By Fernando Stein, MD
The bill fails children by dismantling the Medicaid program, capping its funding, ending its expansion and allowing its benefits to be scaled back. The bill fails all children by leaving more families uninsured, or without insurance they can afford or that meets their basic needs. This bill fails children living in or near poverty, children in foster care and children with complex health care needs whose parents have private insurance – all of these children depend on Medicaid, and if this bill passes, Medicaid will no longer be there for them.
The bill includes misleading ‘protections’ for children by proposing to exempt them from certain Medicaid cuts. A ‘carve-out’ for children with ‘medically complex’ health issues does little to protect their coverage when the base program providing the coverage is stripped of its funding. Doing so forces states to chip away coverage in other ways, by not covering children living in poverty who do not have complex health conditions, or by scaling back the benefits that children and their families depend on. This bill would make a child’s access to health care dependent on his or her ZIP code and force states to make decisions about which vulnerable population gets services. Put simply, this bill is bad policy for children.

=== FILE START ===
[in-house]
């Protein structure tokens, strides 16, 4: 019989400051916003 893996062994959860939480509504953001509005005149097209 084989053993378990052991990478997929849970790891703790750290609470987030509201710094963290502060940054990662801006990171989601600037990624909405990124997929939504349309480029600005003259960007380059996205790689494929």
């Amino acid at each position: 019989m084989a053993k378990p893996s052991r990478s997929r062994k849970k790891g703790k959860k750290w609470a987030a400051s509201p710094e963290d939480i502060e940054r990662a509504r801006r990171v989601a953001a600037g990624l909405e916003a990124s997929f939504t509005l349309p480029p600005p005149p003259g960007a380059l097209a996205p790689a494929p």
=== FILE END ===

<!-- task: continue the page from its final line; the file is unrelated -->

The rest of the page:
Pediatricians understand that Medicaid is not just an entitlement program; it’s an empowerment program. Medicaid allows a college student with cerebral palsy to live independently. Medicaid pays for a toddler’s wheelchair, and as she grows over time, it covers the next one and the one after that. Medicaid is there for families struggling from the opioid epidemic, covering treatment for parents and services for their children. Medicaid covers a grandmother’s chemotherapy and a newborn baby’s emergency heart surgery and a six-year-old’s hearing screening and a teenager’s asthma inhaler.
The bill that the Senate unveiled today was crafted without the benefit of groups like pediatricians weighing in with what children need. The result is that the bill would tear down the progress we’ve made by achieving health insurance coverage for 95% of America’s children. We cannot let that happen, which is why the American Academy of Pediatrics is leading its 66,000 members in a day of action today to protect Medicaid.
There is too much at stake for those of us who care for children to be silent. Pediatricians will continue to speak out for what children need until we see legislation that reflects it.